Never mind that it sold a million copies.

So they can cram it. I think free demos will indeed continue in part because you can't know if a game will work and the publishers fight to keep retailers from taking returns. With movies, you've got a very high chance it works. All you have to do is make sure you buy the right kind of movie, not hard these days. If so, it'll work unless it is damaged, in which case just swap it for a new one.

Not so with computer games, the media can be fine but there can be an incompatibility. In that case there is no reason someone should be stuck with a game that doesn't run.

Also games are a much more substantial purchase. $40 is the minimum you tend to see a new title for and $50-60 is more common. As such it is reasonable to want to try out the product a bit more before committing to a purchase. The larger a purchase, the more most people want to examine it.

But they can do whatever they like. I frankly don't care, they've shown themselves incapable of making games I give a shit about. They look very pretty, but only because they require insane amounts of hardware. In the two I've played (Far Cry and Crysis) the game starts off as a interesting semi-sneaky shooter with some very meh vehicles and then quickly turns in to a crappy monster game. As such I figure they'll keep doing that. If there's no demo, I'll simply give them a miss.

Wonderful idea, guys. (1)

Lord of Hyphens (975895) | about 4 years ago | (#31877878)

Right. So you're telling me I should purchase your game, sight unseen.
That all I have to go on is whatever your marketing department has cooked up?
I just love knowing that I'd need to pay you for the privilege of finding out that your game is garbage. Here's my counter-proposal then: You discount my purchase of your demo against the finished product and/or allow me to return your crippled product if it does not perform to my satisfaction.

Pay for demos? I don't think so. (4, Insightful)

Uncle Tractor (1736514) | about 4 years ago | (#31877886)

As others have already noted, movies *do* have free demos; they're known as "trailers." However, I never buy games unless I've played the demo first, and only if the demo runs well on my HW and it leaves me wanting more. No demo for me, no buy game from you. Sturgeon's Law applies to game just like anything else, and I'm not going to *pay* to find out whether a specific game is for me or not. The gaming bigwigs want to charge for demos? Fine. I'm sure the smaller developers will stay with the free demos, and I'll play their games instead. That's where the original stuff is anyway (yes, Sturgeon's Law still applies).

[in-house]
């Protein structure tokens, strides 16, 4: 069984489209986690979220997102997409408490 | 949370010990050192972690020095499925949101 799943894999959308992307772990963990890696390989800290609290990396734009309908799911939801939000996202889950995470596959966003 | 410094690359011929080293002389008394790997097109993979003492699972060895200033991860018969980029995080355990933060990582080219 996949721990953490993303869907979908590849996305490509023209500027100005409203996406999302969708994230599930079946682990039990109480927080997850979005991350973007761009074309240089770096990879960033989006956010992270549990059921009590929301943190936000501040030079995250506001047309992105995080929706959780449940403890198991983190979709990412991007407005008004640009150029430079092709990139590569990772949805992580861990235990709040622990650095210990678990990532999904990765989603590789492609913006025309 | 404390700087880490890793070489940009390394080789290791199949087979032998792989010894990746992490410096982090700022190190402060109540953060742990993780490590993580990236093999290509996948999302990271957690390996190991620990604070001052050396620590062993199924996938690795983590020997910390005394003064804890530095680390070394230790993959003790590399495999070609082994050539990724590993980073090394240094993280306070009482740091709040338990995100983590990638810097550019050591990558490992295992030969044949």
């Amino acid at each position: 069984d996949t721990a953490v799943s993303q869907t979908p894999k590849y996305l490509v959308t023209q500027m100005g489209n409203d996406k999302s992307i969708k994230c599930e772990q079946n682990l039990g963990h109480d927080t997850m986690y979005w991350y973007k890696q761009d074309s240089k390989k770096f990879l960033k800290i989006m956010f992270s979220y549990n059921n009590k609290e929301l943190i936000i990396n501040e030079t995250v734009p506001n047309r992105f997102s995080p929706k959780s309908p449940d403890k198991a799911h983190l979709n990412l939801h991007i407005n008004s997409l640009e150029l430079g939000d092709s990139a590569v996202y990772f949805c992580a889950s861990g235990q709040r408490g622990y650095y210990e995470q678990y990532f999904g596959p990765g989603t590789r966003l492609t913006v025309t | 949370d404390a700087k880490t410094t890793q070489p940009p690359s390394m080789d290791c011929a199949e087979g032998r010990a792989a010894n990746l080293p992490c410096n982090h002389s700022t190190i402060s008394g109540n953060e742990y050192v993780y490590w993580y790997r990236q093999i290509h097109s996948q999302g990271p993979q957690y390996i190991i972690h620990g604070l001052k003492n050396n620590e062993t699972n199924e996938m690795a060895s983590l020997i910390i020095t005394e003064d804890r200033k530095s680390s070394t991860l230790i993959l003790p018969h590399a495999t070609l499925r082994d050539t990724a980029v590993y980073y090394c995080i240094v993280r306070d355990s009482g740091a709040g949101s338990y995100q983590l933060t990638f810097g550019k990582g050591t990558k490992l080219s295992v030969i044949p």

Wait what? (2, Insightful)

koan (80826) | about 4 years ago | (#31877898)

"He said: 'A free demo is a luxury we have in the game industry that we don't have in other industries such as film. " isn't a demo of a movie called a trailer?

The hubris is amazing (5, Funny)

HBI (604924) | about 4 years ago | (#31877918)

The process toward another 1983 is astounding, and i'll be ready with the popcorn.

more stupidity (1)

Touvan (868256) | about 4 years ago | (#31877940)

Game "pirates" weren't going to buy your software anyway. You didn't lose millions of sales due to piracy.

Crytek CEO: Get over yourself.

Loosing a lot of money to piracy? (1, Redundant)

Nadaka (224565) | about 4 years ago | (#31877952)

Is someone forgetting that the video game industry is out grossing the movie theater industry? You are not loosing money, you are earning an English ass load of cash instead of a metric ass load of cash. You don't loose anything, you just gain slightly less.

Piracy? Really? (5, Insightful)

VoiceInTheDesert (1613565) | about 4 years ago | (#31877972)

That's why you think you're losing money, EA? Not the fact that you make shitty games or the fact that you screw over your customers, you think it's pirates that are taking your business away? Reality check: The reason you want to stop offering Free Demos is because too many people are realizing the game is shit and aren't buying it as a result. Nothing to do with "luxury" or "giving the customer more." You don't "give" people more by charging them where there was no charge before. I would have way more respect if EA came out and said it was about money for themselves rather than trying to paint it like they're looking out for the players. The players are last on their mind.